as a threat, especially when linked to
    immigration and the arrival of new people.

Positive aspects of diversity Negative aspects of diversity
The host society gains access to new types of food, art and entertainment Immigration of other cultures may increase population and pressure on services
Immigrant cultural groups are often young, which may boost population and entrepreneurship Cultural enclaves may be viewed with suspicion, as they seem separate and unknown
Global links may increase, which may increase trade and exchange New cultures might be seen as eroding or changing traditional cultural values
The host society is viewed as tolerant and open to new ideas and change Certain cultures become linked to cultural stereotypes e.g. Islamic extremism, even when there is no evidence to support this
Greater understanding of a range of cultures reduces tension and the potential for conflict There may be real barriers to mutual understanding such as language and ways of behaving
Attitudes to diversity
  • Globally, the UN has adopted the Universal
    Declaration of Cultural Diversity
  • UNESCO World Heritage Sites recognise the
    importance of cultural landscapes
  • In the UK, cultural diversity is part of the
    National Curriculum
  • The rights of cultures are not respected
    everywhere however
  • In Tibet, Tibetans claim their culture is
    subject to Chinese colonisation
  • Even today, many conflicts have a cultural side,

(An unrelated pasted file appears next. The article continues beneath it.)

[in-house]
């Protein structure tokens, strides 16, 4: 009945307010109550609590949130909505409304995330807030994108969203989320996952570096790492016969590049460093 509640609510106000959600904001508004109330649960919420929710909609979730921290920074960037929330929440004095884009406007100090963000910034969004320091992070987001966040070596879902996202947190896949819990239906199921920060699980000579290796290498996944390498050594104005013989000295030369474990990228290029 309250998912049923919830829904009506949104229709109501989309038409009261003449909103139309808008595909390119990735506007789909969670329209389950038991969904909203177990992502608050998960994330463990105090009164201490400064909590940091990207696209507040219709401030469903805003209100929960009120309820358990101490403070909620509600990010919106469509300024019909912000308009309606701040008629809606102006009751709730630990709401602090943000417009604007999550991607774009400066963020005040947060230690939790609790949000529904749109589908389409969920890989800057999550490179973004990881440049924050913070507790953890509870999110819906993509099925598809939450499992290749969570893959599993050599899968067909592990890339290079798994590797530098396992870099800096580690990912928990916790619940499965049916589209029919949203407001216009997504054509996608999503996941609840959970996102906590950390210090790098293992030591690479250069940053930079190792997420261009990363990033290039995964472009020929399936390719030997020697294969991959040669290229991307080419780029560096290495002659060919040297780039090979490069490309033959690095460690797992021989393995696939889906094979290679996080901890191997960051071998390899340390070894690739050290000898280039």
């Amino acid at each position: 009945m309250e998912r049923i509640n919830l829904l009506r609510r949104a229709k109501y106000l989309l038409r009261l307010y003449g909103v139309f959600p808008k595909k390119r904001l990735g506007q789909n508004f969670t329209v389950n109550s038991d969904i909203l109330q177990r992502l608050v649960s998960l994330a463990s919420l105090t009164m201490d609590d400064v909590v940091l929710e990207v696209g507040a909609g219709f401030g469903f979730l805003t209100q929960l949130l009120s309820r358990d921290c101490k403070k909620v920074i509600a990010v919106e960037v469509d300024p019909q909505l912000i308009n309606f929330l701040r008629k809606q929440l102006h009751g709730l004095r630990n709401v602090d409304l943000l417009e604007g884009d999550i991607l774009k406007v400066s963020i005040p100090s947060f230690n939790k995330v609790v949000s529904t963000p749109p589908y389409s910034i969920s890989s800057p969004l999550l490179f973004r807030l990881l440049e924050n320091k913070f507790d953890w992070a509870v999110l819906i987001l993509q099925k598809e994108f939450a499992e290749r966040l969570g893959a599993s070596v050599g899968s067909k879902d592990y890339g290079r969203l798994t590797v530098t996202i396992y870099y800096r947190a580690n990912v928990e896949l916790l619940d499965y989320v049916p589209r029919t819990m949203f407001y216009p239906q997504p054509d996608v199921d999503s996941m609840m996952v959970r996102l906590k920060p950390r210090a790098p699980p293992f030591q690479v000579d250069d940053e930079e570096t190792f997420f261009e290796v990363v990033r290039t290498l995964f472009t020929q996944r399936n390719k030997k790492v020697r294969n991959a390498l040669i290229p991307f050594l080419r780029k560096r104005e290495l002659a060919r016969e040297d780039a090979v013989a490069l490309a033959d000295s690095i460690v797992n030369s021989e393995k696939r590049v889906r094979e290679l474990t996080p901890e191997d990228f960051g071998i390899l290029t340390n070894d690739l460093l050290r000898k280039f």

with people of difficult religions, traditions
    and ethnicities at war.
  • This peaceful Buddha in Viharamahadevi Park,
    Colombo, Sri Lanka is in sharp contrast to the
    civil war which raged there between the Hindu
    Tamils and the majority Buddist Sinhalese between
    1976 and 2009

Cultural groups
  • There are often complex relationships between
    cultural groups
  • Some cultural groups remain deliberately separate
    from wider society e.g. the Amish in the USA
  • Other groups gradually merge and mingle with the
    dominant culture this may produce hybrid
  • Cultural groups who are recent migrants may,
    initially, make tentative links with the host
    society as they strive to overcome language and
    other barriers
  • Counter-cultures emerge due to dissatisfaction
    with the dominant culture e.g. Punk culture in
    the 70s
  • In some cases the dominant culture may force
    another culture to conform by assimilation,
    sometimes forced (cultural imperialism).

3. Impact of globalisation on cultural diversity
  • Globalisation is the process creating increasing
    connectedness and shrinking the world through
    trade, travel and communication.
  • Some people identify a trend towards cultural
    globalisation i.e. an increasingly homogenous
    global culture.
  • Concern has been expressed over the rise of a
    global culture at the expense of local
    cultures, but there are differing views

Taking over the world, 24 hours a day?
Hyperglobalisers Transformationalists Sceptics
Globalisation is unstoppable, nations and cultures are much less powerful than it is, and cannot resist it. Globalisation is a powerful, but changing, force which creates multiculturalism rather than destroying cultures. Globalisation is over-rated regional identify more important than global.